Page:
In the exchange, and the positional line (Qc2), the bishop should stay home on the Kingside.

Oct-27-03  Benjamin Lau: Bears092, I don't see any reason why the bishop is better at e6 for example than at b4. Why must the bishop stay home on the kingside when it can do so much more on the queenside? I don't play the QGD exchange anymore, so maybe I'm missing something, but I can't seem to comprehend your post.
Oct-27-03  Bears092: Opening Explorer

Not a single case of the bishop swinging queenside.

Oct-27-03  Benjamin Lau: <Bears092>

So that means it must be bad- just because it never gets played? With that kind of mentality, it's a surprise that new lines are ever invented at all. Anyway, I think that Bb4 is simply not thematic in the variation of QGD which you are discussing. I don't think it is necessarily bad. Also, you still haven't proved that Bb4 is bad or that the bishop should stay on the kingside, just letting you know.

Oct-27-03  Benjamin Lau: It's also worth noting that in the example you cite, the pawn structure is quite different as well, and thus, the play is not the same as in the Nimzo. There are a few other differences, but this is the main one.
Oct-27-03  Bears092: <So that means it must be bad- just because it never gets played?>

You'd think if it was good someone of GM strength would play it quite regularly by now.

Oct-27-03  Benjamin Lau: <Bears092>

Two main points:
(1) First, you still have not managed to prove it is inferior, neither through concrete variations nor through positional analysis and evaluation. Instead, you rely on the tired, old, and utterly lethargic argument of authority. Can't you come up with something better than that? If we blindly did only the things that players better than us did, where would we be now?

(2) Even the example you cite to show this variation of the Nimzo might be inferior doesn't resemble the variation enough to matter.

By the way, Kasparov and Kramnik recently began testing out this variation for their repertoire, so it can't be too bad.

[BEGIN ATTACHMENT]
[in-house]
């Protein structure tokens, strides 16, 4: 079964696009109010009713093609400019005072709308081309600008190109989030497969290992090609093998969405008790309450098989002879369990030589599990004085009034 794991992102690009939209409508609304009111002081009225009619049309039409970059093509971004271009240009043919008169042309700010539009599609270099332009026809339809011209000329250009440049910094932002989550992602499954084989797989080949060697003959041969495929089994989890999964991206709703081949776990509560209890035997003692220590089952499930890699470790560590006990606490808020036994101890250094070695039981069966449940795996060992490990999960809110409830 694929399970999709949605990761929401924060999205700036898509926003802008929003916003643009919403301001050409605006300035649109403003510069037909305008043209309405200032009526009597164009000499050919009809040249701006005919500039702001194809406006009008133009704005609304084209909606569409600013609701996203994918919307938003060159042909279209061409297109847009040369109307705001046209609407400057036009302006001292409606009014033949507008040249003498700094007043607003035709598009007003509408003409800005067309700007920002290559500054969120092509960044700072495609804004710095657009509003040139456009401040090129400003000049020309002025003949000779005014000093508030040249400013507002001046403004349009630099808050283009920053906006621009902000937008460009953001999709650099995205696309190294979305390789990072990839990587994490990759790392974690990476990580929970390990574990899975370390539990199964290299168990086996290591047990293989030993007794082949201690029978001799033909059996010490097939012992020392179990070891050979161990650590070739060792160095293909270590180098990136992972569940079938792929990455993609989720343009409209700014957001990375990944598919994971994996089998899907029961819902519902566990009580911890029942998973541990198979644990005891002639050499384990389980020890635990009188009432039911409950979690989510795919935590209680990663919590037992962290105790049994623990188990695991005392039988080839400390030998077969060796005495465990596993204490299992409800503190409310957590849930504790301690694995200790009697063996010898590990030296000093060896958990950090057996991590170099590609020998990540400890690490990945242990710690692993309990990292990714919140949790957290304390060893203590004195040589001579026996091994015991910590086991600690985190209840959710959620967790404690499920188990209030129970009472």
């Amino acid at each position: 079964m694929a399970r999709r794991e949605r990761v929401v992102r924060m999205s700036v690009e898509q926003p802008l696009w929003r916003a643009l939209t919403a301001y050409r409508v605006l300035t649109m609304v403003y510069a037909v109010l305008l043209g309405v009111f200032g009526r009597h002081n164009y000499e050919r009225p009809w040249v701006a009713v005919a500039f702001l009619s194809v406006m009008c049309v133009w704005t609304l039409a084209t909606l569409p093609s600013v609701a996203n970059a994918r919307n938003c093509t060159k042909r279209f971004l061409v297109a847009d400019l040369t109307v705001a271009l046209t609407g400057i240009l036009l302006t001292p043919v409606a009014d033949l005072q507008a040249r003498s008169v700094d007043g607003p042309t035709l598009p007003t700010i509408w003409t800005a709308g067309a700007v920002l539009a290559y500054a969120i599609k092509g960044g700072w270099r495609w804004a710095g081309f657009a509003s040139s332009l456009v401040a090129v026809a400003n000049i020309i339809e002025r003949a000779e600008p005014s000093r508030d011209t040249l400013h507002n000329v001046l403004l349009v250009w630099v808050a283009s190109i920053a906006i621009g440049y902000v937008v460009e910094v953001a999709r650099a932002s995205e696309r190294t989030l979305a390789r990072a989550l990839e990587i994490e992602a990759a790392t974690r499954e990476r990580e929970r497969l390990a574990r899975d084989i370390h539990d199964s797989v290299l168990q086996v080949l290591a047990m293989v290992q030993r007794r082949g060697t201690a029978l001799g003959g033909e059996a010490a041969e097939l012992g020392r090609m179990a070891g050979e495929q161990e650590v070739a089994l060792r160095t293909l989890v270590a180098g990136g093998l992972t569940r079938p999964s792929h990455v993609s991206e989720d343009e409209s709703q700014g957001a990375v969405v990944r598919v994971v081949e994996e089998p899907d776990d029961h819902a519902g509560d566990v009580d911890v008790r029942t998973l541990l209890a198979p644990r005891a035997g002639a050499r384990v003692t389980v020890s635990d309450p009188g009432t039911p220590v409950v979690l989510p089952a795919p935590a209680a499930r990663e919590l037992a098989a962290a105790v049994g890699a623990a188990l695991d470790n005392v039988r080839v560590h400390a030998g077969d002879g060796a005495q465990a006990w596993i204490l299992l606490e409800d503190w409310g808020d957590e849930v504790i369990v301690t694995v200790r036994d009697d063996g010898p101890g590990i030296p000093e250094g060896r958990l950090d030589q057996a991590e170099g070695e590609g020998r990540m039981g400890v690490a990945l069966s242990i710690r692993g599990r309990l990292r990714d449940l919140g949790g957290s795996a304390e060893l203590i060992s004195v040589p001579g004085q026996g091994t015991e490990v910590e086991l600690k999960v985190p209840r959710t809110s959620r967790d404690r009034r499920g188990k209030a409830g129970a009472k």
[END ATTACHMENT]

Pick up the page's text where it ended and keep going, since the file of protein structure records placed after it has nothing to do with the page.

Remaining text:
Oct-28-03  Diggitydawg: : <BL> I admire the spirit of experimenting with a new opening. This question can only be resolved with OTB play, so please let us know how you progress with it.
Oct-28-03  Benjamin Lau: As I said before, the line I mentioned is not new at all, it's just gotten more popular lately. I've been doing pretty well with it, considering that I switched over from 4. Qc2 o-o a while ago.
Oct-29-03  Open Defence: In fact after cxd5 exd5 Bg5 h6 the game can become very sharp and complicated, look at the Kasparov-Short match for example, no doubt Gary is an absolutely fabulous player so he won (though I haven't checked out the games in a long time so if he didnt .. oops)

The Qxd5 line was used by Anand sucessfully in the Kasparov-Anand match and Kasparov played e4 then on as he wasnt making headway against the Nimzo, in fact many recommend the d5 line in the classical variation as it has less "book" than c5 or 0-0 (correct me if I am wrong)

Jan-05-06
Premium Chessgames Member
  Sneaky: I agree that one ought not spend too much time analyzing the product of blitz games, but I played one today that is worth a second look.

1.d4 Nf6 2.c4 e6 3.Nc3 Bb4 4.Qc2 d5 5.cxd5 Nxd5 <Very few games feature this move. Normal is ...exd5 or even ...Qxd5 6.e4 Nxc3 7.bxc3


click for larger view

7...Qxd4!? <This move took my by surprise. Have I fallen for some trap?>

8.Qa4+! <As far as I can tell, this is the only way to preserve an advantage> Nc6 9.Qxb4! Nxb4 10.cxd4 Nc2+ 11.Ke1 <Kd2 might have been better> Nxa1 12.Bb2


click for larger view

and I went on to win in 20 more moves. I'll spare you the moves, but an interesting nuance of my play was that I left the knight on a1 for a long time before bothering to recapture it.

Anyhow, is White really better here? Did I have stronger moves earlier in the game? What is the consensus for 5...Nxd5?

See Opening Explorer for more info.

Jul-12-09  RoseJunkie: I realize the argument was years ago, but <bears092> Bb4 in the QGD exchange is not really played in conjunction with c6 but more often with c5. So obviously you won't find very many games in the variation you posted (since you've already inserted c6).

I Sokolov vs Aronian, 2006

is a pretty neat example of play.